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Summary:

There’s a new tool available that’s designed to make life easier for iPhone developers, and its surprisingly low tech. It’s called the iPhone Application Sketch Book and it looks like just the thing to keep all those notes and inspirations about a new app idea all […]

sketchbook coverThere’s a new tool available that’s designed to make life easier for iPhone developers, and its surprisingly low tech. It’s called the iPhone Application Sketch Book and it looks like just the thing to keep all those notes and inspirations about a new app idea all in one place.

The spiral-bound book is around 8 1/2″ x 11″ so it won’t get lost in the bottom of a laptop bag. There are 100 pages of design templates with lines at the top for jotting the name and other important details of the app. A real-size image of an iPhone is centered on graph-style paper with ample room to make drawings and notes about every aspect of the development process.

sketchbook page

I caught up with the sketch book’s creator, Dean Kaplan, and was surprised to discover the impetus behind the book’s creation.

“I happened to be auditing the Stanford iPhone Programming course,” says Kaplan, “and one of the guest speakers discussed how he went about creating his user interface designs. Paper was one option he mentioned. Almost instantly the notebook idea light bulb went off. Other options of various computer programs were mentioned, but it always got back to paper and pencil. Subsequently, I did my own online survey that revealed designers prefer paper 95% of the time.”

Kaplan says once he got the idea to create the book, it only took about nine weeks until it hit the shelves. Depending on its success, he may create similar sketchbooks for the Palm Pre and Android.

The sketchbook is already a hit with some application developers. David J. Hinson, creator of popular iPhone apps like Cheap Gas (iTunes link) and Amigo (iTunes link), says he sees immediate value in a tool like this. “You can keep your notes and preliminary wireframes all in one handy little notebook. I was really intrigued and I think it’s a great concept because I’m constantly writing things on the whiteboard and losing track of my notes. It’s simple in execution, but spot on.”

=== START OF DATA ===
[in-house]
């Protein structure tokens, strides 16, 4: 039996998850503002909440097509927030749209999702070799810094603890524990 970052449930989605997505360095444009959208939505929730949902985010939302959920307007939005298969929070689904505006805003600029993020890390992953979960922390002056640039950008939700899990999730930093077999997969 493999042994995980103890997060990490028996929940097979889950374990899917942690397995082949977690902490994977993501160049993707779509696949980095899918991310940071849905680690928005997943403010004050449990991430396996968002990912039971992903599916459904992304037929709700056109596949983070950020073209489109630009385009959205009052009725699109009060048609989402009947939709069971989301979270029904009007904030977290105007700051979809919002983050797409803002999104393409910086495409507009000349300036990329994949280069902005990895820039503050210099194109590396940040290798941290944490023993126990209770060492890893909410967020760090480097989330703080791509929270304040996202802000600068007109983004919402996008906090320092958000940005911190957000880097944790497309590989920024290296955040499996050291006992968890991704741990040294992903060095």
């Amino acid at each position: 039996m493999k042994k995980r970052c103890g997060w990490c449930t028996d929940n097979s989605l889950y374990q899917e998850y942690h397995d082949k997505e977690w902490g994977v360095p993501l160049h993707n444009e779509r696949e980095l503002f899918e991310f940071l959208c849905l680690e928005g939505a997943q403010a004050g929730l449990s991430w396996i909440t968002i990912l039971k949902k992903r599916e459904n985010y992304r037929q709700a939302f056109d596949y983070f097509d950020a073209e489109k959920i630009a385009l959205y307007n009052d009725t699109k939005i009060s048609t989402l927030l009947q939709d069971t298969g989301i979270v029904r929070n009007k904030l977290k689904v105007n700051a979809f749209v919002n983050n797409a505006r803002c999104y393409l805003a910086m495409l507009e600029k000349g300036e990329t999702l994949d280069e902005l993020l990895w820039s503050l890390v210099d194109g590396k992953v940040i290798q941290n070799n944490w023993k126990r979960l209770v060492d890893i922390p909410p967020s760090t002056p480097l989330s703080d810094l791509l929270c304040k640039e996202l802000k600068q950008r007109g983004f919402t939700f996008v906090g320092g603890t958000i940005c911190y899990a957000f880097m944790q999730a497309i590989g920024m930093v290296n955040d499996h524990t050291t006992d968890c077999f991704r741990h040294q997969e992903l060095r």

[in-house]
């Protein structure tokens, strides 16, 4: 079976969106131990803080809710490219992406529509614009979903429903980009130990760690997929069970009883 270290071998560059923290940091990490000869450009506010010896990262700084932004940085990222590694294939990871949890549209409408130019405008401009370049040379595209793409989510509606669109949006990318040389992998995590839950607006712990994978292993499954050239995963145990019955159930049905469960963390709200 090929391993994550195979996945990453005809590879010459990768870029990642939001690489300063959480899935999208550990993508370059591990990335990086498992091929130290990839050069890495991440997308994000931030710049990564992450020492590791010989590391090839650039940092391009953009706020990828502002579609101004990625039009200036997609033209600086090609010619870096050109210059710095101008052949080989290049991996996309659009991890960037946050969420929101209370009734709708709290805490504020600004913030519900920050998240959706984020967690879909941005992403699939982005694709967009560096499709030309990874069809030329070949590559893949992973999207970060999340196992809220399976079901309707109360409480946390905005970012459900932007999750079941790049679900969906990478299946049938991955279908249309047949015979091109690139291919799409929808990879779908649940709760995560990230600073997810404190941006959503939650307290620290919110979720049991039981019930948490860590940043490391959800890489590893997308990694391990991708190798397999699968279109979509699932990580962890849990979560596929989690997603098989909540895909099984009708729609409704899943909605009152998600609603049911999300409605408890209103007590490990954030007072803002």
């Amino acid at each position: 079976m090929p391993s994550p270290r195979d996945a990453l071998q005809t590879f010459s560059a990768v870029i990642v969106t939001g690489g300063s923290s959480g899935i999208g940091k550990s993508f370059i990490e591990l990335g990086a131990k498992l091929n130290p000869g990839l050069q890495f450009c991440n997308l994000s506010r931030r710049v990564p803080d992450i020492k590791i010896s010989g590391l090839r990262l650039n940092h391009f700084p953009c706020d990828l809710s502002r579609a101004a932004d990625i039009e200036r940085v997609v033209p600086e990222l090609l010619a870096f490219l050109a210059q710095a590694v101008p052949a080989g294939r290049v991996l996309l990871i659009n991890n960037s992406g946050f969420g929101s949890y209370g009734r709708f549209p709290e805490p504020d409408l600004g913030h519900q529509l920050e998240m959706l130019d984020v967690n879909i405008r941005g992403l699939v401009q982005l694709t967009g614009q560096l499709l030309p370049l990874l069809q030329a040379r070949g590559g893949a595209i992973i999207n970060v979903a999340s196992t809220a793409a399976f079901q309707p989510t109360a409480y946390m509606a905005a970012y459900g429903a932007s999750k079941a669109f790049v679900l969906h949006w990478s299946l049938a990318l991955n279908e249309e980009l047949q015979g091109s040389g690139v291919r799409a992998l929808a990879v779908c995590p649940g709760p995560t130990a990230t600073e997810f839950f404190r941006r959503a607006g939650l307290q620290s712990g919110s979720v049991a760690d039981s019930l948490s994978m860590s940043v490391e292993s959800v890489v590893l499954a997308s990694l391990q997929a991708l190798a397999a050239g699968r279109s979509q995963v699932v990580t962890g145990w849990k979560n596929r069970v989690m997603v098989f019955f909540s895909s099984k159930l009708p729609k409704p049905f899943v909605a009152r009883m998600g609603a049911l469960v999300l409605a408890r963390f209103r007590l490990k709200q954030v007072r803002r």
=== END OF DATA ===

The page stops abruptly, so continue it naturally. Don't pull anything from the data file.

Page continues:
Interested developers can pick up the iPhone Application Sketch Book for $14.99 at Amazon.

  1. Analog technology FTW!!! XD

    Thanks for sharing a great non-electronic product. Many people have no idea how advantageous pencil and paper can be.

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  2. [...] | 8:49 AM PT | 0 comments The Linux Foundation updates study on kernel development (OStatic) Sketch Book makes designing iPhone apps easier (TheAppleBlog) HP Mini 5101 netbook’s good performance — it’s the hard drive (jkOnTheRun) [...]

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  3. This looks like a tremendously useful project (I do all my draft writing on paper, too). However, it’s also something incredibly easy to approximate yourself – graph paper, iPhone picture, and access to a photocopier. It might not be as pretty or professional as Kaplan’s very elegant product, but it would be cheaper.

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  4. [...] Sketch Book, utilidad para diseñar aplicaciones para el iPhone Increiblemente sencilla. Se puede comprar en Amazon por 15 dólares. [Tags: iPhone][] [...]

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  5. I’ve just released the sketch template we use to design our iPhone apps.

    The template is based on a grid which is equal to 10px height, and has tick mark indicators of status bar, nav bar, tab bar and tool bar, rather than having them printed in place.

    You can download the free template at http://bit.ly/3gFcv8

    Hope you find it useful!

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  6. [...] If you’ve either taken or watched the Stanford iPhone Dev course from iTunesU (CS193P), then you have heard them constantly enforce the idea of sketching out your app screens and functionality before coding. Those who do web design will likely vouch for the same process. This is where Dean Kaplan saw an opportunity. He has created an iPhone Application Sketch Book. “I happened to be auditing the Stanford iPhone Programming course,” says Kaplan, “and one of the guest speakers discussed how he went about creating his user interface designs. Paper was one option he mentioned. Almost instantly the notebook idea light bulb went off. Other options of various computer programs were mentioned, but it always got back to paper and pencil. Subsequently, I did my own online survey that revealed designers prefer paper 95% of the time.” – theAppleBlog [...]

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  7. [...] Written on September 29, 2009 by Lisa Hoover and No one has commented Little more than a month after releasing the iPhone Application Sketch Book its creator, Dean Kaplan, has already sold the [...]

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